Gregory Coles is the author of Single, Gay, Christian and an English instructor at Penn State University. Learn more at or follow him on Facebook.

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how to pray at a funeral

1 – Say first Takbeer (‘Allahu Akbar’) and raise both hands up to your earlobes and then place your right hand over your left hand

2 – Seek refuge from the Shaytan (devil)

I seek refuge in Allah from the accursed Shaitan

3 – Recite Surah Al-Fatihah followed by a short surah or part of a surah

In the name of Allah , the Entirely Merciful, the Especially Merciful. praise is to Allah , Lord of the worlds – The Entirely Merciful, the Especially Merciful, Sovereign of the Day of Recompense. It is You we worship and You we ask for help. Guide us to the straight path – The path of those upon whom You have bestowed favor, not of those who have evoked anger or of those who are astray.

4 – Say second Takbeer. You can either choose to raise your hands again up to your earlobes or leave them as is. Both are permissible.

5 – Recite Darood on Prophet Muhammad (pbuh) as one does at the end of the prayer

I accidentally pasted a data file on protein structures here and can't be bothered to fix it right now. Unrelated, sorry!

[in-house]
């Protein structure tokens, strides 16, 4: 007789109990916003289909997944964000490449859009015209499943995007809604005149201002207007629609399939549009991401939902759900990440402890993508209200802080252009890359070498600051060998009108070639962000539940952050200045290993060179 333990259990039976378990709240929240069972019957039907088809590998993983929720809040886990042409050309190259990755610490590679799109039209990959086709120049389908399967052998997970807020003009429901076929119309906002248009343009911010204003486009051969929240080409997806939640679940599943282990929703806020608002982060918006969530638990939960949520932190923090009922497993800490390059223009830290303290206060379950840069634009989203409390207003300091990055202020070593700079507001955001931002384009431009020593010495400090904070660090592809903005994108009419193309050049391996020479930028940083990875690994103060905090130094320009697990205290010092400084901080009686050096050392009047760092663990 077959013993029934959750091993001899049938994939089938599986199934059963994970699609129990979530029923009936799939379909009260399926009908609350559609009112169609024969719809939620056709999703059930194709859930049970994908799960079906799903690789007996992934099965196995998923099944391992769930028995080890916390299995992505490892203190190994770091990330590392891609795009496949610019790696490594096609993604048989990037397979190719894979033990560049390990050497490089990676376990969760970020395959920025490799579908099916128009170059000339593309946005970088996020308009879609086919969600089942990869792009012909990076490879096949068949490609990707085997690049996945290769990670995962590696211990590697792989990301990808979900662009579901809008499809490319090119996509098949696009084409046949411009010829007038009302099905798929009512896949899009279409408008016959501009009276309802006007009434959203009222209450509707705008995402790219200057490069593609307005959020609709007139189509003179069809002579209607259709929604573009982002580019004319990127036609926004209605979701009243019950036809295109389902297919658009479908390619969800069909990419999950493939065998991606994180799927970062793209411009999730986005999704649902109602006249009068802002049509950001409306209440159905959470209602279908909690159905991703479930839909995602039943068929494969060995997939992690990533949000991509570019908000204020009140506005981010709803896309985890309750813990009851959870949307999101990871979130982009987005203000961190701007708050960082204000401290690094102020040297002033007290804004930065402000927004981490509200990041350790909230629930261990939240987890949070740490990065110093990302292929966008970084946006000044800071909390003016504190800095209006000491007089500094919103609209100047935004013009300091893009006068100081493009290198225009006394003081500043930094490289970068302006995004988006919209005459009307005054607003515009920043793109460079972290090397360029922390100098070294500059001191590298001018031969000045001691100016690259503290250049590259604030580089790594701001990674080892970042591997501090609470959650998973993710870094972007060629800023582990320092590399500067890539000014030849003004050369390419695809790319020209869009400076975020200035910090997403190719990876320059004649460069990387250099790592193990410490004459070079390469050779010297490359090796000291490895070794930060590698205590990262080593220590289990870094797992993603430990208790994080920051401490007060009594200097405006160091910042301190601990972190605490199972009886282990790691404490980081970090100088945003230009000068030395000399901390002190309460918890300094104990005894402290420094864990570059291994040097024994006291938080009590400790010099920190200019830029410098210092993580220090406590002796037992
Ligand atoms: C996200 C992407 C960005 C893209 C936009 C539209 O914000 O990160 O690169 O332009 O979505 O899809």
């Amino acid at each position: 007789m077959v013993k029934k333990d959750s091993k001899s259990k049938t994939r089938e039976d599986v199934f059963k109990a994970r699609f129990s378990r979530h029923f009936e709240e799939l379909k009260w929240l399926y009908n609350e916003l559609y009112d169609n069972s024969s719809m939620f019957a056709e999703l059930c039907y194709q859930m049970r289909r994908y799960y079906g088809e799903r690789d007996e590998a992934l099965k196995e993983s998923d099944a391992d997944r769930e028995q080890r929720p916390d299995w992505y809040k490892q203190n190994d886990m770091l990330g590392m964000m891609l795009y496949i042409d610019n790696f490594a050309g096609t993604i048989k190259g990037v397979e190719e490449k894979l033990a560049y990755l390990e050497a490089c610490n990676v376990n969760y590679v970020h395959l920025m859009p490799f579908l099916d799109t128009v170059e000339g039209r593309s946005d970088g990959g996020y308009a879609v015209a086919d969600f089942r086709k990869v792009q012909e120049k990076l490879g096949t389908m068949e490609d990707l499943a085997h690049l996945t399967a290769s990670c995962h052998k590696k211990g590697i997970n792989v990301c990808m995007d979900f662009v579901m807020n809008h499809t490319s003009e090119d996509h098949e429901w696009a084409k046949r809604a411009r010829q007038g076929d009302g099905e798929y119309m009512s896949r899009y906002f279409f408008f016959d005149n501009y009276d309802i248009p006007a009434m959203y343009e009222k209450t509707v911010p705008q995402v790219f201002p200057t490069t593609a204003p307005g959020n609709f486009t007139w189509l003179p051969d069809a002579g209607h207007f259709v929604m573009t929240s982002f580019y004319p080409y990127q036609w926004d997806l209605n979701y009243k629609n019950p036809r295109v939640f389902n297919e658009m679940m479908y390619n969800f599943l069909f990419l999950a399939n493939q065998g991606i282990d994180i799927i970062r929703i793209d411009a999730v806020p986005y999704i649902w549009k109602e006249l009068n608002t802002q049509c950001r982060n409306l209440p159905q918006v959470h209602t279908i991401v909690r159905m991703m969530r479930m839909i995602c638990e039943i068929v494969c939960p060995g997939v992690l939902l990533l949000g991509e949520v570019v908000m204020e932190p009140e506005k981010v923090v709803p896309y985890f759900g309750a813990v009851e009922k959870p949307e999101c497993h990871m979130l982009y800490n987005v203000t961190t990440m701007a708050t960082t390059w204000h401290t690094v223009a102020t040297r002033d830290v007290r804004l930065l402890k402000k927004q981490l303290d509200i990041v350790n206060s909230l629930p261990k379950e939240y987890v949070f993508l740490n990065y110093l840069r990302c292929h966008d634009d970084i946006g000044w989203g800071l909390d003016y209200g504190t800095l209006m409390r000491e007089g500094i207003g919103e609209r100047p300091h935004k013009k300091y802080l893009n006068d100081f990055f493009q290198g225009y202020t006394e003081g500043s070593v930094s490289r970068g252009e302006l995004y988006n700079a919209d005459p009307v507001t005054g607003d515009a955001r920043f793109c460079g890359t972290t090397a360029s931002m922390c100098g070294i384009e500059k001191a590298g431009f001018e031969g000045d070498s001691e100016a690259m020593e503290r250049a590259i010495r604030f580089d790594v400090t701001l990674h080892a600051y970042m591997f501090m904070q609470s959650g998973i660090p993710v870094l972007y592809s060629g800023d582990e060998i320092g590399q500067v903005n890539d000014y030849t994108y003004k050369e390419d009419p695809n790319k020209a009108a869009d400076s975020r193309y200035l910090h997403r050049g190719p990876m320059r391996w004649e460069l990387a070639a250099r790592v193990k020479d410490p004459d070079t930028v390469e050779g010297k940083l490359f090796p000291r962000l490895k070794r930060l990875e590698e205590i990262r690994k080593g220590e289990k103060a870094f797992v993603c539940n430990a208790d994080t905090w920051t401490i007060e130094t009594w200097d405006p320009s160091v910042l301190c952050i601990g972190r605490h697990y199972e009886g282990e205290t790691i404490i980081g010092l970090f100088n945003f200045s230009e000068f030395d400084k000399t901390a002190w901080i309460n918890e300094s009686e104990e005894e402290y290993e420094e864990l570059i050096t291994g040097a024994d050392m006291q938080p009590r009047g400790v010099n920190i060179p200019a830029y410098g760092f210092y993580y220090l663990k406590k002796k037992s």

O Allah, let Your Peace come upon Muhammad and the family of Muhammad, as you have brought peace to Ibrahim and his family. Truly, You are Praiseworthy and Glorious. Allah, bless Muhammad and the family of Muhammad, as you have blessed Ibrahim and his family. Truly, You are Praiseworthy and Glorious.

6 – Say third Takbeer. You can either choose to raise your hands again up to your earlobes or leave them as is. Both are permissible.

7 – Make supplication (du’a) for the deceased. There are a number of recommended supplications from the Prophet (pbuh). Click here to view them. Following is one of the most popular:

‘O Allah, forgive our living and our dead, those present and those absent, our young and our old, our males and our females. O Allah, whom among us You keep alive, then let such a life be upon Islam, and whom among us You take unto Yourself, then let such a death be upon faith. O Allah, do not deprive us of his reward and do not let us stray after him’.